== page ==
The “Grab-n-Go” breakfast station is in Liberal High School hallways after first period, so kids can pick them up on their way to the next class. The concept has increased breakfast participation (and students’ overall nutrition) significantly.

The “Grab-n-Go” breakfast station is in Liberal High School hallways after first period, so kids can pick them up on their way to the next class. The concept has increased breakfast participation (and students’ overall nutrition) significantly.

The following guest blog is part of our Cafeteria Stories series, highlighting the efforts of hard working school nutrition professionals who are dedicated to making the healthy choice the easy choice at schools across the country.  We thank them for sharing their stories!

By Denise Kahler, Communications Director, Kansas State Department of Education

More than 70 percent of Liberal High School’s student population qualify for free or reduced meals. Yet, only 11 percent of the entire student population was taking advantage of the school’s breakfast program.  While we would like to believe that all kids eat a healthy breakfast at home and come to school ready to learn, that’s not reality.  Additionally, most high school kids would rather stay in bed as long as possible or choose to socialize with friends before school instead of taking the time to eat breakfast. For some students, buses don’t arrive at the school early enough for them to participate in the breakfast program and for others, they simply aren’t ready to eat until they’ve been awake for a while. Whatever the case, Liberal High’s breakfast program participation was too low and too many kids were turning to vending machines for snacks to get them through the day.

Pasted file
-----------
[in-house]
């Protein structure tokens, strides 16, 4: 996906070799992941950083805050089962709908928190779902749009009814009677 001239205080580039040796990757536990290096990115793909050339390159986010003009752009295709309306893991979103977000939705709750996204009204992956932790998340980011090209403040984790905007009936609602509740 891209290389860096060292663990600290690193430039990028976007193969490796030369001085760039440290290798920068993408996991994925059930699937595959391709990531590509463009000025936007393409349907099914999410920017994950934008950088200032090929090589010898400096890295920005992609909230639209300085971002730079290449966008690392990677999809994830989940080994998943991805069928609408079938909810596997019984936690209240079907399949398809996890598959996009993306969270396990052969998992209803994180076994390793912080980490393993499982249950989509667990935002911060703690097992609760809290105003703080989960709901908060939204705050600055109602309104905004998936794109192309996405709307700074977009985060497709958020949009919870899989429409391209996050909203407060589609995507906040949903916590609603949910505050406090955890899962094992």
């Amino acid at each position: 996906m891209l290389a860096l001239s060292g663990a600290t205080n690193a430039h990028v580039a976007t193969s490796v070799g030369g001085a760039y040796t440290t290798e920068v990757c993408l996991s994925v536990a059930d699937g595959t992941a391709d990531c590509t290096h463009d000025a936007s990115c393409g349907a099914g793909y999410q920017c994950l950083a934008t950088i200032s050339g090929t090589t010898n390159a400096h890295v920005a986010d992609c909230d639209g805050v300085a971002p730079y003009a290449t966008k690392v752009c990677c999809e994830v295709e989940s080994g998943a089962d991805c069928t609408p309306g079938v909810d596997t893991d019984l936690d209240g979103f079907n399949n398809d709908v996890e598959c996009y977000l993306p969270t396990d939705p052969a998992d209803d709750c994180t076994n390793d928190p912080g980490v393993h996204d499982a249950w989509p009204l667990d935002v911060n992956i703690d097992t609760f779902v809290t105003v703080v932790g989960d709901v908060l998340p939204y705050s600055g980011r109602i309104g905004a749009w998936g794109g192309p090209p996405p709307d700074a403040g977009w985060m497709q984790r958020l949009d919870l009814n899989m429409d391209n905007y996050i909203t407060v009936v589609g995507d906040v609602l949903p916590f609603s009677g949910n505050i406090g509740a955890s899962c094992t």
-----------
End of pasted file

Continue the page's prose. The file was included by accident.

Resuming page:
Knowing that something needed to be done, the school nutrition staff secured the support of the principal and a grant from the Midwest Dairy Council to find a way to increase breakfast participation. Staff knew that whatever they did, it had to be fast (kids only had five minute passing periods), would have to be fuss-free and easy to handle since kids would be taking their breakfast to class, would have to include food items that were appealing to students and included yogurt or cheese every day, and were available in a location that was easily accessible to students. Read more »

Raymore Peculiar Achieves Salad Bar Success with “Rainbow Days”

The following guest blog is part of our Cafeteria Stories series, highlighting the efforts of hard working school nutrition professionals who are dedicated to making the healthy choice the easy choice at schools across the country.  We thank them for sharing their stories!

By Wendy Moraskie, USDA Food and Nutrition Service

Every year the schools in Missouri’s Raymore Peculiar R II district celebrate their salad bars during “Rainbow Days.”  Thanks to the staff’s efforts to use local farmers markets, students throughout the district see fresh peppers, squash, onion, zucchini, tomatoes, potatoes, eggplant, green beans, corn on the cob, peaches, apples, blackberries, blueberries, strawberries, cantaloupe, watermelon and more.

“Whatever’s in season, they’ll try it,” said District Food Service Director Colleen Johnston, “our kids are good experimenters.”